Dec 13, 2020–What is your favorite worst holiday food? Food you are supposed to like because everyone else does, but you don’t, really.
Every holiday, we are coerced to eat and drink strangely colored concoctions (green beer?) and alien textured foodstuffs in the spirit of the season. For me, the anticipation is the same as if Jim Jones proposed a New Year’s toast.
My list gets pretty long:
Let’s start with any kind of nog, egg or otherwise. It’s not just the slimy soured sensation of the clabbered slurry sliding down your throat, it’s the principle–I can’t eat something named after a Ferengi on Star Trek.
Tins of Cookies
When you get one of these, my advice is to throw out the cookies and use the tin to organize your loose screws and washers.
This blob of spackle is anything but divine. It might do a fine job as packing peanuts for those tins of cookies you are sending to marginal relatives, but don’t introduce them into your gastrointestinal tract.
Pure, hardened sugar, twisted into colors, flavored artificially, and shaped into a hook. If these were truly worthy of inclusion on a food pyramid, we would be merrily munching on them in August. Even kids don’t like them. I’ve never seen anyone finish an entire stick, and I used to teach hyperactive students.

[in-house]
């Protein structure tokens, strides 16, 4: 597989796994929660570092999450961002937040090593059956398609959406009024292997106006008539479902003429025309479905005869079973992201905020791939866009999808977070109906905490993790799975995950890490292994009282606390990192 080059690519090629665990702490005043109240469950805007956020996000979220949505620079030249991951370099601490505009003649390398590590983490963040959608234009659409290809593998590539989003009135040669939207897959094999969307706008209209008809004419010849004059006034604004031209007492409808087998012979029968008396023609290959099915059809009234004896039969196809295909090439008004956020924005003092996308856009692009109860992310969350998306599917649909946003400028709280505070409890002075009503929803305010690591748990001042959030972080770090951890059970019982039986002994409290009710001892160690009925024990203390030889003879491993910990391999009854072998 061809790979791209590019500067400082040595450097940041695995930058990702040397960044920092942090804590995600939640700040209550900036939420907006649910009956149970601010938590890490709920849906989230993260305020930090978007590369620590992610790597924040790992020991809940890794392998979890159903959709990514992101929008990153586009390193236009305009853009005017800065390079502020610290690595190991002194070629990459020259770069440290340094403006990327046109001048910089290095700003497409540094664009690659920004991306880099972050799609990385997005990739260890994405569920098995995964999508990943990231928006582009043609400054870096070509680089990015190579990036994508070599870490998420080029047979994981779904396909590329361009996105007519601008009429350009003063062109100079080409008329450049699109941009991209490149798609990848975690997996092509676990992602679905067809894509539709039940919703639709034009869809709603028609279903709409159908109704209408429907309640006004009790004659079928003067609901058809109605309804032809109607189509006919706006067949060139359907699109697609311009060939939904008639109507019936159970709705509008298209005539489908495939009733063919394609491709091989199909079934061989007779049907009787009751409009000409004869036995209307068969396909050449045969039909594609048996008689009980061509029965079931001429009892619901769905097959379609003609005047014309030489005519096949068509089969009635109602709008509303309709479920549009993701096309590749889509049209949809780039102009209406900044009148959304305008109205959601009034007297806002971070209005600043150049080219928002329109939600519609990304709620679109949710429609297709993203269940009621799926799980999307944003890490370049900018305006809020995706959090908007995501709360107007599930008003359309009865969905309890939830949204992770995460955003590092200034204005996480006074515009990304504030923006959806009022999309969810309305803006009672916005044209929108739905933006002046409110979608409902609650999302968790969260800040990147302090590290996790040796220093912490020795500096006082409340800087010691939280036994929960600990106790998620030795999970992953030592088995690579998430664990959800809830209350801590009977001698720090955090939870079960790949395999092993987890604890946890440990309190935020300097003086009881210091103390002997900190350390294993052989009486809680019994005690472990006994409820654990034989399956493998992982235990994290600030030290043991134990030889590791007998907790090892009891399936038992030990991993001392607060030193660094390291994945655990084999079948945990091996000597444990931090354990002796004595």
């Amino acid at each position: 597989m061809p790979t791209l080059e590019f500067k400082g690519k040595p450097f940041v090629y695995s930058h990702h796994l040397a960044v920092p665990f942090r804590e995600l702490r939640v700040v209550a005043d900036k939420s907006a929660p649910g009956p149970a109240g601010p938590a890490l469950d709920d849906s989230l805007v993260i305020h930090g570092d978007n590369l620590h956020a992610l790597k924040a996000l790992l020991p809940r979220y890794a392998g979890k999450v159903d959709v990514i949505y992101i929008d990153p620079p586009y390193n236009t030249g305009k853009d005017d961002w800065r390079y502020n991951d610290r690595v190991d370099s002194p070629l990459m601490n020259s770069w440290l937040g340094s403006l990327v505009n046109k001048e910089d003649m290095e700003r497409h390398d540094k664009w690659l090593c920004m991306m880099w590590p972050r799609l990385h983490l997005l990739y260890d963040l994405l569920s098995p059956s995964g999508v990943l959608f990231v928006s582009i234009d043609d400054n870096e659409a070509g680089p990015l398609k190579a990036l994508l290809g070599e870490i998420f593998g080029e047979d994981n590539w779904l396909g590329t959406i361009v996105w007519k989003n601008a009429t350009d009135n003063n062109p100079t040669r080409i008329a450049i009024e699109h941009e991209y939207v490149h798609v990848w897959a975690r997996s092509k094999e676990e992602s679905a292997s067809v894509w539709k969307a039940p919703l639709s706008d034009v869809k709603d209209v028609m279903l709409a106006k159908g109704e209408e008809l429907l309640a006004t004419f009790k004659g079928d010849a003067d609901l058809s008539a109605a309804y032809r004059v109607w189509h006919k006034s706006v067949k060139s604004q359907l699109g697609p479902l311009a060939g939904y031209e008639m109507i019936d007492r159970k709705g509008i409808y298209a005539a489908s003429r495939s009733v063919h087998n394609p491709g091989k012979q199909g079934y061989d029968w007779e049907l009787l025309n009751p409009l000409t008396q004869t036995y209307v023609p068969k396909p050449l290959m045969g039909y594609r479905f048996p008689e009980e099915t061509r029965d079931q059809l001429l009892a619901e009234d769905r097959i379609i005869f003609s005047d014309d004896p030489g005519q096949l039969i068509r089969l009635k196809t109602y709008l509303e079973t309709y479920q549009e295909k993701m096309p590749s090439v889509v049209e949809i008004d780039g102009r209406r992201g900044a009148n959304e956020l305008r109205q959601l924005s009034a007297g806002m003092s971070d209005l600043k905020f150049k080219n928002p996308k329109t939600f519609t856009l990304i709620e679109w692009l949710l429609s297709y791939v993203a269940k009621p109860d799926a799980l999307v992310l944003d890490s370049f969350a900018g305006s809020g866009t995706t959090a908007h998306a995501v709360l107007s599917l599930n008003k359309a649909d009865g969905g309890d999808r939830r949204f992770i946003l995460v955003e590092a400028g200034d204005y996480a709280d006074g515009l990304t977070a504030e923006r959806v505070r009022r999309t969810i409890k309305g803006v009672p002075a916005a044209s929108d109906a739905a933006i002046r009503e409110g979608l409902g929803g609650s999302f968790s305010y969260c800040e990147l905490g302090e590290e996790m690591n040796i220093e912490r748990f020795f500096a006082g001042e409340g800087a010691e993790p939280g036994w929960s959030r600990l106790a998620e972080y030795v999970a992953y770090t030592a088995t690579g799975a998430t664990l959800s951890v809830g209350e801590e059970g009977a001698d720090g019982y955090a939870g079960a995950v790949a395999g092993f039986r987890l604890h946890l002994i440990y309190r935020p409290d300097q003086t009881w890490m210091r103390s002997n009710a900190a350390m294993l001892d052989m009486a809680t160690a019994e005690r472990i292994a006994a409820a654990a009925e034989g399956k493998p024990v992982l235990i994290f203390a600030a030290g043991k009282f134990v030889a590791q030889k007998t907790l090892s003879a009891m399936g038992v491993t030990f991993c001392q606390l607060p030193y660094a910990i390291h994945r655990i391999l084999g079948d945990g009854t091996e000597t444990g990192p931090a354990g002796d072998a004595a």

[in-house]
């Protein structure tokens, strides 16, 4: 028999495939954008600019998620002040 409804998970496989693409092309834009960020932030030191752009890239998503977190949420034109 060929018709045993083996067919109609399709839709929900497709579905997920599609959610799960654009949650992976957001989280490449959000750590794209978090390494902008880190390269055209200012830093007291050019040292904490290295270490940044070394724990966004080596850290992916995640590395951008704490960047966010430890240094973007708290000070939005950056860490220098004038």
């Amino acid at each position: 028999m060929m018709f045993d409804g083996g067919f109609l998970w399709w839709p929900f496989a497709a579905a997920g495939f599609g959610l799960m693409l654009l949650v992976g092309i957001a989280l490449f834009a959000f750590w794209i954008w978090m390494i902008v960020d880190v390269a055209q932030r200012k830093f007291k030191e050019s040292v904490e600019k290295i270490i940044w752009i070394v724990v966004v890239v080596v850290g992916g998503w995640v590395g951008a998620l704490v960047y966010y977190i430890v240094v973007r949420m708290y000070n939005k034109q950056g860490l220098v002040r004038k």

Cookies Shaped Like Other Things
Usually these are of the sugar or gingerbread variety. Are the crumbly, sweet, larded slabs supposed to taste better when shaped as trees, Santas, or stars? They don’t.
Cookies Covered in Stuff
Some well-meaning bakers try to overcome the Cookies Shaped Like Other Things resistance by slathering them in primary colors of pure sugar icing. Then sprinkling them with those decorative beads that look like–and are as hard as–BBs. When you crack that crown just know there is not a dentist in the zip code that will touch you on Christmas Eve.
I know I’m going to lose many of you on this one, but have you ever dissected a tamal? They are some kind of masticated mystery meat, mixed with spices and fat, wrapped in a larded dough, wrapped in a corn husk. That’s right… the inedible skin from a plant that grows in a field. Then they are steamed in a hot water bath until the mixture congeals into a yellow soggy log.
Taken alone it is daunting. But tamales are invariably served with rice and beans that are not only fried, but RE-fried. A traditional meal of this type in my experience includes nary a vegetable nor fruit, unless you count hot sauce. I guess one upside is that after eating tamales it takes you a day and a half to be hungry again. Or regular.
I haven’t mentioned this for two reasons: 1) It’s a cliché joke of the holidays, and 2) I kinda like fruitcake. It’s neither fruit nor cake, and a little goes a very long way. But it’s a rite of passage for the holidays. Eating fruitcake reassures you that the holidays are here, and you must do some things you don’t relish to make them worth celebrating.
Really, fruitcake symbolizes every holiday. They arrive with sweet anticipation, become a little syrupy and cloying, then finish with a bitter aftertaste.